1. Jetcareers is the spot for these jobs. That's how I found mine, and it seems to be a trend with other guys I've talked to. Keep an eye on the "jobs available" subforum because, if there is an opening mid-season, it'll pop up there.

2. Pay varies by vendor in amount and model. I'd recommend going with a vendor that treats you as a W-2 employee, preferably salaried, rather than as a 1099 contractor (tax reasons, etc.). As an example, my vendor pays a daily salary, non-taxable per diem, Foreflight pay (works out to covering the cost+), and opportunities to get incentive pay for flying hours. On top of that, I get paid single occupancy hotel and shared rental car. On an annualized basis, I'd say one might make around $30k when it's all said and done. If you're a single guy who isn't paying for an apartment, etc., it's a good package.

3. Like another guy said, hours vary largely based on weather. I've had as low as a 60 hour month, and as high as a 140 hour month. I'd say, on average, expect 100 hour months. You've got a set daily window, and if the weather holds, you hustle hard, the hours are there for the taking. Expect to be all over the country, btw.

Bassetjet
03-01-2016, 09:06 AM
How many hours could a CFI expect at US Aviation Academy? Also, I'm willing to relocate anywhere in the US, what are some other flight schools that are great to work at? I'm looking to build over a 100 hours a month.

ajm757
04-15-2016, 09:20 PM
The fastest way? Trying instructing at a busy international school in AZ, TX, CA, or FL and rent a cheap 172 or equivalent on your days off

MartinBishop
04-16-2016, 08:54 AM
3. Like another guy said, hours vary largely based on weather. I've had as low as a 60 hour month, and as high as a 140 hour month. I'd say, on average, expect 100 hour months. You've got a set daily window, and if the weather holds, you hustle hard, the hours are there for the taking. Expect to be all over the country, btw.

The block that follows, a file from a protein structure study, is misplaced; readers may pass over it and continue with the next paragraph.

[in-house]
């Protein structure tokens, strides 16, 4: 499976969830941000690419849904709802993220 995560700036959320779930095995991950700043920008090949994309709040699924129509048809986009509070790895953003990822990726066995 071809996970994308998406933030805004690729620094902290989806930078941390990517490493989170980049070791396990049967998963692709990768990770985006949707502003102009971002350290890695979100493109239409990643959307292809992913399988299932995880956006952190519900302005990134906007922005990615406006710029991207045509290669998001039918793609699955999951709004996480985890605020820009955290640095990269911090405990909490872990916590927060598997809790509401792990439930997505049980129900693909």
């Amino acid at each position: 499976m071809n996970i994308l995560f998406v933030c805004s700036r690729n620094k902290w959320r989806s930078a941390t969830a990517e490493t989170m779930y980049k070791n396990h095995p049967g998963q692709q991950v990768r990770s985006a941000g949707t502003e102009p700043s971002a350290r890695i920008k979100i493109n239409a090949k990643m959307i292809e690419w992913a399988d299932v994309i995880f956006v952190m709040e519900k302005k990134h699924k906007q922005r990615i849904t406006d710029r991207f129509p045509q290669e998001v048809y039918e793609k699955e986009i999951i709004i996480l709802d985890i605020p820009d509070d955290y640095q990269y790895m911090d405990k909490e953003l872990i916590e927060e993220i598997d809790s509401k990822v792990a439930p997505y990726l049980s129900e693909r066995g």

Is it all flying at 1500 AGL and in absolute straight lines within 1 degree? :confused:

uavking
04-16-2016, 05:23 PM
Is it all flying at 1500 AGL and in absolute straight lines within 1 degree? :confused:

The altitudes vary from 3k up to 10k, depending on the project, and while there are tolerances to fly to, they're pretty manageable. I like to say that if you can fly a LOC, or fly straight and level period, you can fly survey. Picture it as driving a Zamboni in the sky.

I'm at 78 hours this month with another half to go...

Flyhayes
04-22-2016, 11:57 AM
You can rent my skyhawk for cheap and fly the sh*t out of it :D

Steve McCroskey
06-19-2016, 02:30 PM
Jump pilot is a way to build time. Try a place that operates year round. You can start in a single engine piston, get experience and prove that you can fly safely and efficiently, and jump in a turbine once someone leaves which will be pretty quickly. Pay is ok to decent but it's long hours (think 8+ hours in the plane) on busy days and sitting around for hours on slow days. I logged 17 hours last weekend and about 14 this weekend plus 8-30 during the weekdays.

OkStateBryan
06-24-2016, 07:16 AM
I fly for a Part 135 company as an SIC. Flew 104 hours last month and still had 9 days off. Home every day too.



Search Engine Optimization by vBSEO 3.6.1